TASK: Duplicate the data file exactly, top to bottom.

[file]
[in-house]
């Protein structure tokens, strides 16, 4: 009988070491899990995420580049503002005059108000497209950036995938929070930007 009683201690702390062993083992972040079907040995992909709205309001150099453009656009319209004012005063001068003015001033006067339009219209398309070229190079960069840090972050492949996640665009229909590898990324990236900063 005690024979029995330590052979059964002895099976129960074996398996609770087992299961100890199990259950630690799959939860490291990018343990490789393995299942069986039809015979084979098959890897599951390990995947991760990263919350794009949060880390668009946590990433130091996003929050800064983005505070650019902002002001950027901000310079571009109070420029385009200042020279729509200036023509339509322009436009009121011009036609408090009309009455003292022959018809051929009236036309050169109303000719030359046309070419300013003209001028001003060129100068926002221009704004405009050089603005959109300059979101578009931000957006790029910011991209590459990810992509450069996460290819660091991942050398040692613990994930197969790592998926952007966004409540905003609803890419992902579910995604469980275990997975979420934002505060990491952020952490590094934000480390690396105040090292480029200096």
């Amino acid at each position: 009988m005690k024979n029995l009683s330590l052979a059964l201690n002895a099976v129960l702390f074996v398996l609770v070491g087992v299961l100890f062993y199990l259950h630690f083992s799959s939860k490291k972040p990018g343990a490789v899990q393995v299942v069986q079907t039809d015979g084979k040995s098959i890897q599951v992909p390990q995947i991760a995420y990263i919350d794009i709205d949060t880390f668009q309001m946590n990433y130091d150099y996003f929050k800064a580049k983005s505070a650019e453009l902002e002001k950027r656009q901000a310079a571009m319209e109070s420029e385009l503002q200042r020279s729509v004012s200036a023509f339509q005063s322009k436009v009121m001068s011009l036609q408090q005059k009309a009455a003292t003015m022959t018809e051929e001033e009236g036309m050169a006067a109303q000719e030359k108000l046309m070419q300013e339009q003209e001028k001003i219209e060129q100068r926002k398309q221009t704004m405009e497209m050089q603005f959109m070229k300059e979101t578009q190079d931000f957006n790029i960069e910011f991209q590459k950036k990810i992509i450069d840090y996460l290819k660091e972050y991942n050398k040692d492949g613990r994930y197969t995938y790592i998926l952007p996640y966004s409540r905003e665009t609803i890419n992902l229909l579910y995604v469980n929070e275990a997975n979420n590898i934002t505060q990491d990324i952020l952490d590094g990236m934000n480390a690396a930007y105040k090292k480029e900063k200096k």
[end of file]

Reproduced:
[in-house]
């Protein structure tokens, strides 16, 4: 009988070491899990995420580049503002005059108000497209950036995938929070930007 009683201690702390062993083992972040079907040995992909709205309001150099453009656009319209004012005063001068003015001033006067339009219209398309070229190079960069840090972050492949996640665009229909590898990324990236900063 005690024979029995330590052979059964002895099976129960074996398996609770087992299961100890199990259950630690799959939860490291990018343990490789393995299942069986039809015979084979098959890897599951390990995947991760990263919350794009949060880390668009946590990433130091996003929050800064983005505070650019902002002001950027901000310079571009109070420029385009200042020279729509200036023509339509322009436009009121011009036609408090009309009455003292022959018809051929009236036309050169109303000719030359046309070419300013003209001028001003060129100068926002221009704004405009050089603005959109300059979101578009931000957006790029910011991209590459990810992509450069996460290819660091991942050398040692613990994930197969790592998926952007966004409540905003609803890419992902579910995604469980275990997975979420934002505060990491952020952490590094934000480390690396105040090292480029200096």
């Amino acid at each position: 009988m005690k024979n029995l009683s330590l052979a059964l201690n002895a099976v129960l702390f074996v398996l609770v070491g087992v299961l100890f062993y199990l259950h630690f083992s799959s939860k490291k972040p990018g343990a490789v899990q393995v299942v069986q079907t039809d015979g084979k040995s098959i890897q599951v992909p390990q995947i991760a995420y990263i919350d794009i709205d949060t880390f668009q309001m946590n990433y130091d150099y996003f929050k800064a580049k983005s505070a650019e453009l902002e002001k950027r656009q901000a310079a571009m319209e109070s420029e385009l503002q200042r020279s729509v004012s200036a023509f339509q005063s322009k436009v009121m001068s011009l036609q408090q005059k009309a009455a003292t003015m022959t018809e051929e001033e009236g036309m050169a006067a109303q000719e030359k108000l046309m070419q300013e339009q003209e001028k001003i219209e060129q100068r926002k398309q221009t704004m405009e497209m050089q603005f959109m070229k300059e979101t578009q190079d931000f957006n790029i960069e910011f991209q590459k950036k990810i992509i450069d840090y996460l290819k660091e972050y991942n050398k040692d492949g613990r994930y197969t995938y790592i998926l952007p996640y966004s409540r905003e665009t609803i890419n992902l229909l579910y995604v469980n929070e275990a997975n979420n590898i934002t505060q990491d990324i952020l952490d590094g990236m934000n480390a690396a930007y105040k090292k480029e900063k200096k």